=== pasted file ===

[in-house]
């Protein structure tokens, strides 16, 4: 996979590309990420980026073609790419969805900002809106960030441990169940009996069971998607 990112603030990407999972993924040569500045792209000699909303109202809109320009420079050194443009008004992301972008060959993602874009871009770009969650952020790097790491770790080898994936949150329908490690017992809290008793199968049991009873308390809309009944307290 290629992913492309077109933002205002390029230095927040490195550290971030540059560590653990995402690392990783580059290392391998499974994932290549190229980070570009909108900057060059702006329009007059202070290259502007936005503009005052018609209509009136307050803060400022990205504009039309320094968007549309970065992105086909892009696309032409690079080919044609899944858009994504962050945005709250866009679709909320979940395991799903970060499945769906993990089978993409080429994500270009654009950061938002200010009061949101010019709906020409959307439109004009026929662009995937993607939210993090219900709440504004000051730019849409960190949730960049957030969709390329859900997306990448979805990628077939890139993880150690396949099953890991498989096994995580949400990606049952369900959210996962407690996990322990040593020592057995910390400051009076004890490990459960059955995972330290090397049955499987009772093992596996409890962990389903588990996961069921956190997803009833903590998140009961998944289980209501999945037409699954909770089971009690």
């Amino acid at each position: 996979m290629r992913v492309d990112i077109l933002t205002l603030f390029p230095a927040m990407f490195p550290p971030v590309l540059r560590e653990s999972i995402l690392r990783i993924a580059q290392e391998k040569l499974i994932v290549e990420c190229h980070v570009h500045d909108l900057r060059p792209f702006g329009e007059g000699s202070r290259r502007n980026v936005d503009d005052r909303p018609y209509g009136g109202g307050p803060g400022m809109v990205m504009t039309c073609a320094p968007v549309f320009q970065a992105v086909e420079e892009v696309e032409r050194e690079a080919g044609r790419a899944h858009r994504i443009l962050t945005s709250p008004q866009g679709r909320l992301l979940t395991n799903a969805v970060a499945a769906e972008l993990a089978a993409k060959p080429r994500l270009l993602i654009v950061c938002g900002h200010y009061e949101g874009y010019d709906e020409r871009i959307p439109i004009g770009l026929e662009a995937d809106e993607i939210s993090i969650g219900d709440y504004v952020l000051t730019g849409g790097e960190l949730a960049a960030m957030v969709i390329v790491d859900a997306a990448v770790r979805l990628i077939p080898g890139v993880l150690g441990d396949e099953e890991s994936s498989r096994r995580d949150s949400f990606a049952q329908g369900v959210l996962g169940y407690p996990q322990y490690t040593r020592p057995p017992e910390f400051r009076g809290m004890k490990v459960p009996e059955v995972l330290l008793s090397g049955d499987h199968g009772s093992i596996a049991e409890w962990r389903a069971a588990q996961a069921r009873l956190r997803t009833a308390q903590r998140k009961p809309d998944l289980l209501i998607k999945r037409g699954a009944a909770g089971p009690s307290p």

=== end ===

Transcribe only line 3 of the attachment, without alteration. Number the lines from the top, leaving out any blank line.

């Amino acid at each position: 996979m290629r992913v492309d990112i077109l933002t205002l603030f390029p230095a927040m990407f490195p550290p971030v590309l540059r560590e653990s999972i995402l690392r990783i993924a580059q290392e391998k040569l499974i994932v290549e990420c190229h980070v570009h500045d909108l900057r060059p792209f702006g329009e007059g000699s202070r290259r502007n980026v936005d503009d005052r909303p018609y209509g009136g109202g307050p803060g400022m809109v990205m504009t039309c073609a320094p968007v549309f320009q970065a992105v086909e420079e892009v696309e032409r050194e690079a080919g044609r790419a899944h858009r994504i443009l962050t945005s709250p008004q866009g679709r909320l992301l979940t395991n799903a969805v970060a499945a769906e972008l993990a089978a993409k060959p080429r994500l270009l993602i654009v950061c938002g900002h200010y009061e949101g874009y010019d709906e020409r871009i959307p439109i004009g770009l026929e662009a995937d809106e993607i939210s993090i969650g219900d709440y504004v952020l000051t730019g849409g790097e960190l949730a960049a960030m957030v969709i390329v790491d859900a997306a990448v770790r979805l990628i077939p080898g890139v993880l150690g441990d396949e099953e890991s994936s498989r096994r995580d949150s949400f990606a049952q329908g369900v959210l996962g169940y407690p996990q322990y490690t040593r020592p057995p017992e910390f400051r009076g809290m004890k490990v459960p009996e059955v995972l330290l008793s090397g049955d499987h199968g009772s093992i596996a049991e409890w962990r389903a069971a588990q996961a069921r009873l956190r997803t009833a308390q903590r998140k009961p809309d998944l289980l209501i998607k999945r037409g699954a009944a909770g089971p009690s307290p």